By Ashitha Shivaprasad
(Reuters) – Gold was little changed on Thursday as steady safe-haven demand fuelled by the Middle East conflict helped bullion weather pressure from strong U.S. data that quelled recession fears.
Spot gold was steady at $1,980.69 per ounce by 11:58 a.m. ET (1558 GMT). Earlier in the session, prices were just shy of the five-month high hit on Friday.
U.S. gold futures fell 0.2% to $1,990.70.
The U.S. economy grew at its fastest pace in nearly two years in the third quarter, again defying dire warnings of a recession issued since 2022. The number of people filing new claims for state unemployment benefits rose to a seasonally adjusted 210,000 during the week ending Oct. 21 from 200,000 in the prior week, the Labor Department reported. Claims are at the very low end of their range of 194,000 to 265,000 for this year.
The data “paint the picture of a very strong U.S. economy,” supporting the narrative that the Fed might need to raise rates more, which is negative for gold, said Edward Moya, senior market analyst at OANDA.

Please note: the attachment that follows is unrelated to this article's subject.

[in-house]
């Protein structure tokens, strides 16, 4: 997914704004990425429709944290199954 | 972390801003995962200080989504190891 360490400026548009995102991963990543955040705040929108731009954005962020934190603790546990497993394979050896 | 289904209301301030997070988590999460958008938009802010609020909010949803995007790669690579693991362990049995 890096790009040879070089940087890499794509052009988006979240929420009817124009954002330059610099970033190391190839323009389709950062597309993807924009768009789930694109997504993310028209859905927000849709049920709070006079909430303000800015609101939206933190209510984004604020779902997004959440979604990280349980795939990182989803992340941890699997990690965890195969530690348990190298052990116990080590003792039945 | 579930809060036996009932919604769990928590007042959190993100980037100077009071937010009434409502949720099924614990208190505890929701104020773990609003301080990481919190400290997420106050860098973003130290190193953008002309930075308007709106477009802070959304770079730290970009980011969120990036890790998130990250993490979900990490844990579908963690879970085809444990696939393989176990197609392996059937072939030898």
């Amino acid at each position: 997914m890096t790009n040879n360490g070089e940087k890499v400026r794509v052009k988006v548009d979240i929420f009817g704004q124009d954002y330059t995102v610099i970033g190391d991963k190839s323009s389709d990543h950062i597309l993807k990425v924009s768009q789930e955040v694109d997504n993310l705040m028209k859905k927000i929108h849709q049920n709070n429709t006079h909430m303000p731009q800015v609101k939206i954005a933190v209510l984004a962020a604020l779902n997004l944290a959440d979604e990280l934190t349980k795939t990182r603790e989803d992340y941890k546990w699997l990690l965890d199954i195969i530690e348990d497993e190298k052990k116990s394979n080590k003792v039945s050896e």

“I am surprised we are not seeing a bigger move downward in gold. I think there is a realisation that geo-political risks are not going away anytime soon.”
The U.S. dollar rose 0.3%, making gold more expensive for overseas buyers. [USD/]
Gold has gained 9% over the past two weeks as investors sought refuge from the potential fallout of the Israel-Hamas conflict. But the lingering prospects of higher interest rates have softened any upside in non-yielding bullion.
In Europe, the ECB left interest rates unchanged as expected, snapping an unprecedented streak of 10 consecutive hikes.
Focus shifts to the PCE price index due on Friday for cues on what to expect from the Fed’s policy meeting next week.
Silver slipped 0.8% to $22.71 an ounce, platinum lost 0.2% to $901.13 and palladium gained 0.5% to $1,131.36.
(Reporting by Ashitha Shivaprasad in Bengaluru; Editing by Dhanya Ann Thoppil and Richard Chang)